Peter Bowen’s Montana (the Blog)

…And Over There Are Willows, and Therefore Trout

In our present state of political quarreling, the Guvverment is snarked at as an evil pestilence upon the land. Democracies are sloppy and fractious and only when pressed by external enemies do our folk quit battling each other and do a few things for us all. In the horror of WW II some thought was given to the peace, and the almost inevitable economic depression which comes when wars end. So, and this measure was so sensible it became probably the most successful public policy any country ever, ever came up with, our leaders passed the GI Bill. Since government then is like government now–a bunch of lawyers who went to good schools, mostly–they thought that perhaps a quarter-million of the twelve million men and women who had served in the military might like to go to college or a trade school.

Nine million of the twelve did indeed wish to get a good education and this gave our country the best-schooled population any country on earth had and the economic power of that brought us untold wealth and opportunity. My father was one of the people who could go on and get advanced degrees and it meant that instead of being a high school mathematics teacher he could enter university life. Like most human experiences, it was a bit more complicated than his merely deciding to go on with his education. He had a job teaching mathematics in the high schools of Boulder,. Colorado. But then there was a financial kerfuffle, a millage didn’t pass or something, and he was given notice that he would not be teaching as of the first of the year. He went on home, feeling quite down about it, to the little stone house he and my mother had bought, and she gave him a message.  “This man has called twice,”she said.

The Colorado School of Mines had, I seem to remember, lost their wrestling coach to an automobile accident and did my old man want the job? He said he would need a couple of hours to think it over, and he went back to the high school, found his mentor, and asked if this seemed a good idea. “If you have a chance to enter college life and work, take it. TAKE IT. said the man, so we moved to Golden and my father went on to get a Doctorate at the University of Indiana, in Education, and I recall how damn muggy and buggy Indiana was and how with our great good fortune we were there when the seventeen-year cicadas were hatching and mating and bellowing all day and all night about it. (I drive through the state time to time but I do not linger.) In time my father got a position at Montana State College and so it was that we left Colorado and came to Bozeman.

Bozeman was a pretty little Western town with a small cow college in it set in a long valley and near the mountains. We arrived, in August of 1955, and stayed in the visiting athletic teams’ quarters in the old Romney Gymnasium. I looked off to the east, saw a line of willows, grabbed my fish pole and an entrenching tool, and found Sourdough Creek.I dug a few worms, tossed in the hook, and what was to me a giant fish took the bait. I pedaled my bike back to the gym, bearing the fish. All trauma of dislocation had evaporated.  Matter of fact, Montana was home and would be henceforth.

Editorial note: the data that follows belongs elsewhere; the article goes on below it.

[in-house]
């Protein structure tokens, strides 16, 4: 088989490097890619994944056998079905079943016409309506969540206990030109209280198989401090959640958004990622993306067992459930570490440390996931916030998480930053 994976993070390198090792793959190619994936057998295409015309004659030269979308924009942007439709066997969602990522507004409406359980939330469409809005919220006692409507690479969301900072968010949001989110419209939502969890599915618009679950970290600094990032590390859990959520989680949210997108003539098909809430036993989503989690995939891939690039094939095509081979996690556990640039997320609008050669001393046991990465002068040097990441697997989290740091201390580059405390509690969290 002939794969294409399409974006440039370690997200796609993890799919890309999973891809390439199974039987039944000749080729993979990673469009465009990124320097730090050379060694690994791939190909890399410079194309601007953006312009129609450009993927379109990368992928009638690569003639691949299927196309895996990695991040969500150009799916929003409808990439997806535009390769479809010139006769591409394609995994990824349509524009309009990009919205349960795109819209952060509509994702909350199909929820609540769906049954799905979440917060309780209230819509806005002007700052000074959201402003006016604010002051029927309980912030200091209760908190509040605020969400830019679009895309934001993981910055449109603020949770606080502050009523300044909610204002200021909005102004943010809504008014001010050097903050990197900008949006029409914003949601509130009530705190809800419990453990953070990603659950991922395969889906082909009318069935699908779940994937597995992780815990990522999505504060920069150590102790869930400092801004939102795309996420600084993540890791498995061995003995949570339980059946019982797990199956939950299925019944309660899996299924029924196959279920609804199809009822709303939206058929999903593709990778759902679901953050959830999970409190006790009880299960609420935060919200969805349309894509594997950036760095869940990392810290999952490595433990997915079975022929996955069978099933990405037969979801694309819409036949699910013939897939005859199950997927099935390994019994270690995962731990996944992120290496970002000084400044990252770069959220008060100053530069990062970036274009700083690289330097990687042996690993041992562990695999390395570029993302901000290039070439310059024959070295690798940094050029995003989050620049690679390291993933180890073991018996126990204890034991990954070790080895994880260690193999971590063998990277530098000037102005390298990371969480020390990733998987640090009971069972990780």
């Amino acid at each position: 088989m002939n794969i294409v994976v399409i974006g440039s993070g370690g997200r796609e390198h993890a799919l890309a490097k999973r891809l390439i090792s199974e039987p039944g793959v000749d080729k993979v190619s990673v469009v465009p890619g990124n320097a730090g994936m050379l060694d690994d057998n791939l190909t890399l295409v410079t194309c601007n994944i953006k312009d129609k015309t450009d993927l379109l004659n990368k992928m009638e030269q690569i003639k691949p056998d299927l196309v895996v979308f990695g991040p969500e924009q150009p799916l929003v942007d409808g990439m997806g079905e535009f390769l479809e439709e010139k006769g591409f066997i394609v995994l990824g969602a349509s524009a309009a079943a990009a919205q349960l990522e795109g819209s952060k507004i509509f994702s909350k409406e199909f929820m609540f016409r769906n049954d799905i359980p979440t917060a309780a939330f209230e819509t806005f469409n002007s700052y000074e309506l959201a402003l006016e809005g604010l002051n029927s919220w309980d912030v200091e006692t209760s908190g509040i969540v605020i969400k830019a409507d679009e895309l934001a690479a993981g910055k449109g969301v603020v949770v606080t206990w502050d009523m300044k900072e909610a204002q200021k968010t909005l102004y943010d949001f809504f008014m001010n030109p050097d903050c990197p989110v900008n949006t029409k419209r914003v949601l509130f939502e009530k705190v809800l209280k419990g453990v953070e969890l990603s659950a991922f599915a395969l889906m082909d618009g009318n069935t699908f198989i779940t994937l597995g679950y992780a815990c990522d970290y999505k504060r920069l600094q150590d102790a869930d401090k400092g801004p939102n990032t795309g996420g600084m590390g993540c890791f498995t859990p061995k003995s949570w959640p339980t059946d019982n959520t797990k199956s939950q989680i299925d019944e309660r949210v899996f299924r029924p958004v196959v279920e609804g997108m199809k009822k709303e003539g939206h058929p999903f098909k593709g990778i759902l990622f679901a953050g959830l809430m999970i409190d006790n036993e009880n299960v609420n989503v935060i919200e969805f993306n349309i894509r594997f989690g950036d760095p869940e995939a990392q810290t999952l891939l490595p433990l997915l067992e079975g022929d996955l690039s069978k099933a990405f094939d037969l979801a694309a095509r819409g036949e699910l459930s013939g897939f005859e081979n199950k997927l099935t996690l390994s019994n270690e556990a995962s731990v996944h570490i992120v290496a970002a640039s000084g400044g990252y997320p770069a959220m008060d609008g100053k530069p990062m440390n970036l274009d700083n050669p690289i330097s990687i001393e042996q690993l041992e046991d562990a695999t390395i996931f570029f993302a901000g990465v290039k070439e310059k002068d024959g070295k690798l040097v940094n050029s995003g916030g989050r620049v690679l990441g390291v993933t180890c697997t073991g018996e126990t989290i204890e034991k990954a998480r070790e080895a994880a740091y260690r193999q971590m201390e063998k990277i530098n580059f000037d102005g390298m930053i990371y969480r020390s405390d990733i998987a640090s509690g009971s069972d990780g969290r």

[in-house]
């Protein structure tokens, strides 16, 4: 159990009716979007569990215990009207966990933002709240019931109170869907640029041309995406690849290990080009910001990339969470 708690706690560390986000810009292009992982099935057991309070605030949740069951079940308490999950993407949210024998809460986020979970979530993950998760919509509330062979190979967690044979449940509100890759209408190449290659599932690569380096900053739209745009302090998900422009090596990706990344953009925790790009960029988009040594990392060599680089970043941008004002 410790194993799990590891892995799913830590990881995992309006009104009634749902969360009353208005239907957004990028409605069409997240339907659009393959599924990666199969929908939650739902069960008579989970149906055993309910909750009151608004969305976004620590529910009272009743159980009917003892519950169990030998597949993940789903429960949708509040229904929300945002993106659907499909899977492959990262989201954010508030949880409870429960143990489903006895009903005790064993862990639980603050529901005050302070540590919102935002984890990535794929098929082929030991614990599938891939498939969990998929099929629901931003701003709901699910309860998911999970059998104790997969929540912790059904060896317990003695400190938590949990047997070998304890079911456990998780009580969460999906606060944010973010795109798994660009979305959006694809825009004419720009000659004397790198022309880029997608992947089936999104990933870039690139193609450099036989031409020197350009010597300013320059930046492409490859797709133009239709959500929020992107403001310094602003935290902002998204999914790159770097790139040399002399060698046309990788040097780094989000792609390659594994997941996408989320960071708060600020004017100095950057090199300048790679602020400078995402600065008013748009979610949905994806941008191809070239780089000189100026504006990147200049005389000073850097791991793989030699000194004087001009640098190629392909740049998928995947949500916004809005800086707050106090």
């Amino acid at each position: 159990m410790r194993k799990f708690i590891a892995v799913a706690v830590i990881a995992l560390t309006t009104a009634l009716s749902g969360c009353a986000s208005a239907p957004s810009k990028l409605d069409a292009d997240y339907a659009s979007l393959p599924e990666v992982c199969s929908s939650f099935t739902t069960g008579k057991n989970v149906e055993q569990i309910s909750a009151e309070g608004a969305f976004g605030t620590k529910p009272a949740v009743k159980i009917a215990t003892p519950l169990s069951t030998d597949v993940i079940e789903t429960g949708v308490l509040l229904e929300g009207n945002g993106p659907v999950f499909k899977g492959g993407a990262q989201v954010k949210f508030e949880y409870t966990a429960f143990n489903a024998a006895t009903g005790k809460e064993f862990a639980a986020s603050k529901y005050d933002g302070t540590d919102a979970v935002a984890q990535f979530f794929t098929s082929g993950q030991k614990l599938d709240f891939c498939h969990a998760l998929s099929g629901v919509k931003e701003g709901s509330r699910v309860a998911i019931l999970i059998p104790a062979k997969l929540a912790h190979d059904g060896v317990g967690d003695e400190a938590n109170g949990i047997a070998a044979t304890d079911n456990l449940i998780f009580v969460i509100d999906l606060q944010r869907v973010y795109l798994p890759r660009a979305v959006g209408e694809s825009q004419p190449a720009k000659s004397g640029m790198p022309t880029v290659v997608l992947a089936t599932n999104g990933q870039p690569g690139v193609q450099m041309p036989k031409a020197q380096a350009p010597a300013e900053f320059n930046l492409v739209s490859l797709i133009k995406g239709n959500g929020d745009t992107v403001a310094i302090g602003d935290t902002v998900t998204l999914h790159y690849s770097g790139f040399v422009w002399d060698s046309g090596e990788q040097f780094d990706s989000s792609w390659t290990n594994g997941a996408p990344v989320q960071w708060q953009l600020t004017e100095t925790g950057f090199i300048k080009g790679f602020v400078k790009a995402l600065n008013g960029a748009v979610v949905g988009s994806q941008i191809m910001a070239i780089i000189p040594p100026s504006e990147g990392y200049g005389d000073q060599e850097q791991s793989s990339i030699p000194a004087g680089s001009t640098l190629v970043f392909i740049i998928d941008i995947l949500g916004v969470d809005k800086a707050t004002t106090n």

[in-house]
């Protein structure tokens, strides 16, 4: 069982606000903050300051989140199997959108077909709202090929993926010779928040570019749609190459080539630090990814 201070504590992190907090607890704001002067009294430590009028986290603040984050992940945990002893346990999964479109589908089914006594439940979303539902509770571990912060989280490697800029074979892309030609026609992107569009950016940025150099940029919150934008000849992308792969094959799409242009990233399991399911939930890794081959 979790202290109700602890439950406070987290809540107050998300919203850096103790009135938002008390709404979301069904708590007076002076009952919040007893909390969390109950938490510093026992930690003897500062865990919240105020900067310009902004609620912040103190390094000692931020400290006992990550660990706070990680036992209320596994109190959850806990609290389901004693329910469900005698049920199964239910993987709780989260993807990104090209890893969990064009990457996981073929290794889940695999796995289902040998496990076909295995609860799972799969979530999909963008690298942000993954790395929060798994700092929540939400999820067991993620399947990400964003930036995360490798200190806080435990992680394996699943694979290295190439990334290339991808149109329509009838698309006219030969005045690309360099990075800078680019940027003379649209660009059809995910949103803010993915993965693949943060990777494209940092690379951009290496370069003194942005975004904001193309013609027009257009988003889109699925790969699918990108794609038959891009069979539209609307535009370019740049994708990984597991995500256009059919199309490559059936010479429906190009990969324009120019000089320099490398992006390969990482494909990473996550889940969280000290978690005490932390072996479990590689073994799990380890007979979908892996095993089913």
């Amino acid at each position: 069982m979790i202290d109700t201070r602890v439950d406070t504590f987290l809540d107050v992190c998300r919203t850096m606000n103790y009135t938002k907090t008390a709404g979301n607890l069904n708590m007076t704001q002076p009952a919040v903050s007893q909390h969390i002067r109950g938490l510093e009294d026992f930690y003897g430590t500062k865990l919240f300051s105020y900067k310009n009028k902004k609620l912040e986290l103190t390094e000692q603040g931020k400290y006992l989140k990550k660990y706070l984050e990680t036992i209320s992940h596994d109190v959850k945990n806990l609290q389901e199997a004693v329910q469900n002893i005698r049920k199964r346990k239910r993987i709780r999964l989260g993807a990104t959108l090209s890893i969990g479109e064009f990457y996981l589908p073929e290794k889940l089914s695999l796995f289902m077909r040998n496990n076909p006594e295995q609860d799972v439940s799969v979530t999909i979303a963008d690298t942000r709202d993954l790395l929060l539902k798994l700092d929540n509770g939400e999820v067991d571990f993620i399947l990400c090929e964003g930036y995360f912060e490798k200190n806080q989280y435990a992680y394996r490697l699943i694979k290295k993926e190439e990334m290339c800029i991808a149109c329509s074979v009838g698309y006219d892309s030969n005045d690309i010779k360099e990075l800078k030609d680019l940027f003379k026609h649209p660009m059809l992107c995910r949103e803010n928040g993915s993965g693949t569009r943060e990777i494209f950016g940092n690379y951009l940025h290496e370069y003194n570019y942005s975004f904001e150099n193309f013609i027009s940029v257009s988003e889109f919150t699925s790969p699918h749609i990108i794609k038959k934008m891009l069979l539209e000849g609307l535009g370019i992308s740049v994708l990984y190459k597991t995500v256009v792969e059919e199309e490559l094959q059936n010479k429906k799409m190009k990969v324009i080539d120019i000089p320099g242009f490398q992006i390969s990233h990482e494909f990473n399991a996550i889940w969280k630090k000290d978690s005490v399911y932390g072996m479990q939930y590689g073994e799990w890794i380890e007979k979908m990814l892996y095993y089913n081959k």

I had a paper route soon enough, and my last stop was always the Oaks, a bar long gone from Main Street.  It was finished in oak, even unto the coolers and the top of the bar, and in the front of the place there was a big round table and around it were old cowboys who lived in one or another cheap hotel and who sipped red beers or whiskey ditches most of the day, as they waited for death. Some were in their eighties, even nineties, and claimed to have ridden up from Texas with the first big cattle drives in the 1880’s. They were my friends and teachers, and they always told the truth. Or so they said…..and the West was very young, even then.

My mother took me to lectures on Montana history some evenings, given by Merrill Burlingame, who I first saw in the classroom. The room smelled of floorwax and chalk and Professor Burlingame came in and began his lecture with: “….they were all here, those Westerners you read about, Buffalo Bill and Calamity Jane and Red Cloud and Custer and Wild Bill Hickok, and it was not very long ago….” and Montana’s wildly romantic history came from him, punctuated with the thwap of chalk hitting the old blackboard. And I was entranced.

Still am……

and now to Ten-Cent Jack and Collateral Matters

My dad returned from his nearly four years in the Navy–he got an early discharge to attend college, and a good thing, too, because he was supposed

to be in until 1 October 1939 and when Hitler invaded Poland on 1 September the Navy froze all discharges. If you were in on 2 September you were